More than just focusing on the joy of eating,
                                                                                                                                     Alexander feels the program’s practical and
                                                                                                                                     interactive approach to teaching is crucial to
                                                                                                                                     winning over the students, particularly those
                                                                                                                                     who struggle to learn in a conventional classroom
                                                                                                                                     environment. “The way to engage children is to
                                                                                                                                     have fun, learn as they go and take pride in what
                                                                                                                                     they do. It needs to be hands-on.” Like Horton,
                                                                                                                                     she views the program as more than just a
                                                                                                                                     preventative health strategy and says there are
                                                                                                                                     incidental educational benefits. “It’s about
                                                                                                                                     developing social skills and offering teachers
                                                                                                                                     the chance to teach in different spaces. They
                                                                                                                                     can do a lot of literacy and numeracy in the
                                                                                                                                     garden and the kitchen. It’s quite meaningful.”
                                                                                                                                         Alexander tells me Jamie Oliver has seen
                                                                                                                                     the program at work at Collingwood College
                                                                                                                                     and was “blown away”. In the same way as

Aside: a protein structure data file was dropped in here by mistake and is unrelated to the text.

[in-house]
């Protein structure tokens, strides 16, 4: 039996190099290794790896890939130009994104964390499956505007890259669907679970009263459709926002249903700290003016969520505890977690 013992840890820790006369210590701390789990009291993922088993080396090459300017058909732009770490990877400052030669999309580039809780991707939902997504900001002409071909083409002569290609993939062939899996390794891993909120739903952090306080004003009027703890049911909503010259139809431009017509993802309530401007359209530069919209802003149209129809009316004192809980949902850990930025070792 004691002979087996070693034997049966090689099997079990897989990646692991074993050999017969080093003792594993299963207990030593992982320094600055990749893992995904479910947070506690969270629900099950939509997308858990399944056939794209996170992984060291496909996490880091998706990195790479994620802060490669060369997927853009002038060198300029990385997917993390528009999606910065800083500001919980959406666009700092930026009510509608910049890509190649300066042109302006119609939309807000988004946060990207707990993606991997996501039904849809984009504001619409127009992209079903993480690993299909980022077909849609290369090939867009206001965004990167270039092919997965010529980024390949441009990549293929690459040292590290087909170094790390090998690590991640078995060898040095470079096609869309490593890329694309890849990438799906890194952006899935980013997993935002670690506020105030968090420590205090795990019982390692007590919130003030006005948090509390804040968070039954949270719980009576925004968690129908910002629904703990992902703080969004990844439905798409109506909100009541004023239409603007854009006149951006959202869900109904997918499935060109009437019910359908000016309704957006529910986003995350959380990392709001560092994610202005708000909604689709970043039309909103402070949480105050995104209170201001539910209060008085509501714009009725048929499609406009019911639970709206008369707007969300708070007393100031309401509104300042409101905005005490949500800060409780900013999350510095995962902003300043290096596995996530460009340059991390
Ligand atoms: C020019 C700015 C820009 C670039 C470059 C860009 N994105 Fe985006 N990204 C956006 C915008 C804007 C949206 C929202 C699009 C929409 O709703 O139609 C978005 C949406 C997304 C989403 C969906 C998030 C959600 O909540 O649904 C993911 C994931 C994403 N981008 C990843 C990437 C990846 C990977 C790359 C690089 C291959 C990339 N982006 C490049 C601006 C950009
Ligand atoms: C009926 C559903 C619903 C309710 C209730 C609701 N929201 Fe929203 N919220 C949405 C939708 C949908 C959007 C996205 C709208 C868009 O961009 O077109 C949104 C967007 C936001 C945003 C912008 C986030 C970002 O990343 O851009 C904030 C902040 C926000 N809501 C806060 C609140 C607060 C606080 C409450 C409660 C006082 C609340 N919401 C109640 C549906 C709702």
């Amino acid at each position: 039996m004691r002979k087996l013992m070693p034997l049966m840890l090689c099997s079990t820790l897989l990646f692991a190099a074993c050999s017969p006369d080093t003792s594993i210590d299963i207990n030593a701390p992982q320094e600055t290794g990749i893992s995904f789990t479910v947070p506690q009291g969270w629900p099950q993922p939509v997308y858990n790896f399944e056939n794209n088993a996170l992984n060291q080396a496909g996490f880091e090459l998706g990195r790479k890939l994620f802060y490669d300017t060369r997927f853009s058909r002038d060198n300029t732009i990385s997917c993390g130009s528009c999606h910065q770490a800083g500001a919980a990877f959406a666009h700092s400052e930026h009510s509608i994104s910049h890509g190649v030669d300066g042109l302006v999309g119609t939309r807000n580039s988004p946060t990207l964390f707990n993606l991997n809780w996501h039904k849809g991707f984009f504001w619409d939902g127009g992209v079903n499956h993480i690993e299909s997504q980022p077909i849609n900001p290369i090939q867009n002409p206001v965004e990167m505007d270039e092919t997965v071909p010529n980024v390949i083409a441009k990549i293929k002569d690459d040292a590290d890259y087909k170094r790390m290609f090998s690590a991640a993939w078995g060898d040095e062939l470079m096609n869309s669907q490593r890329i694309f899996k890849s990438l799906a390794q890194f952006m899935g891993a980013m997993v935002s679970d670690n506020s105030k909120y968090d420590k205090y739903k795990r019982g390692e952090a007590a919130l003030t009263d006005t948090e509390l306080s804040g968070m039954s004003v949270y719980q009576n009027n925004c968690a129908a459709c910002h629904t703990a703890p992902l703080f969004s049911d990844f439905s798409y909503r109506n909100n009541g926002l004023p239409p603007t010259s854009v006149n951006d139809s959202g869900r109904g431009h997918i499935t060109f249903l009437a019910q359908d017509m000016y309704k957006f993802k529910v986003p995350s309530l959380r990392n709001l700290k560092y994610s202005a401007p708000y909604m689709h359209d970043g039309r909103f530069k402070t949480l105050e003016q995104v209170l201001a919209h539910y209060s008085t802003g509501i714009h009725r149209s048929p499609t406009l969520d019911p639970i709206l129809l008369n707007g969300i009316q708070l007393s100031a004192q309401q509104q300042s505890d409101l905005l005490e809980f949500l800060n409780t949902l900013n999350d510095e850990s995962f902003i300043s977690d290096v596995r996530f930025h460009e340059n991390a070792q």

Oliver, Alexander says she’s trying to extend her
                                                                                                                                     activities and influence beyond a small clique
                                                                                                                                     and wants other food experts to do the same:
                                                                                                                                     “The food media doesn’t do enough educating
                                                                                                                                     about food. Maybe they will show some kids
                                                                                                                                     making cupcakes but that’s it.”
                                                                                                                                         She is also sceptical about the idea that
                                                                                                                                     celebrity chefs have improved our national
                                                                                                                                     eating habits. “The names and faces [of celebrity
                                                                                                                                     chefs] might be familiar to the children but I
                                                                                                                                     don’t think they have learnt anything food-wise
                                                                                                                                     from what they have seen on television. I have
                                                                                                                                     not yet seen evidence of that.” She goes on to
                                                                                                                                     say that the leaders of the “foodie phenomenon”
                                                                                                                                     (and counts herself as part of that movement)
                                                                                                                                     need to “take a deep breath and realise we are
                                                                                                                                     only talking to maybe two per cent of the
                                                                                                                                     population, if that.”
                                                                                                                                         Speaking about program’s national roll-out,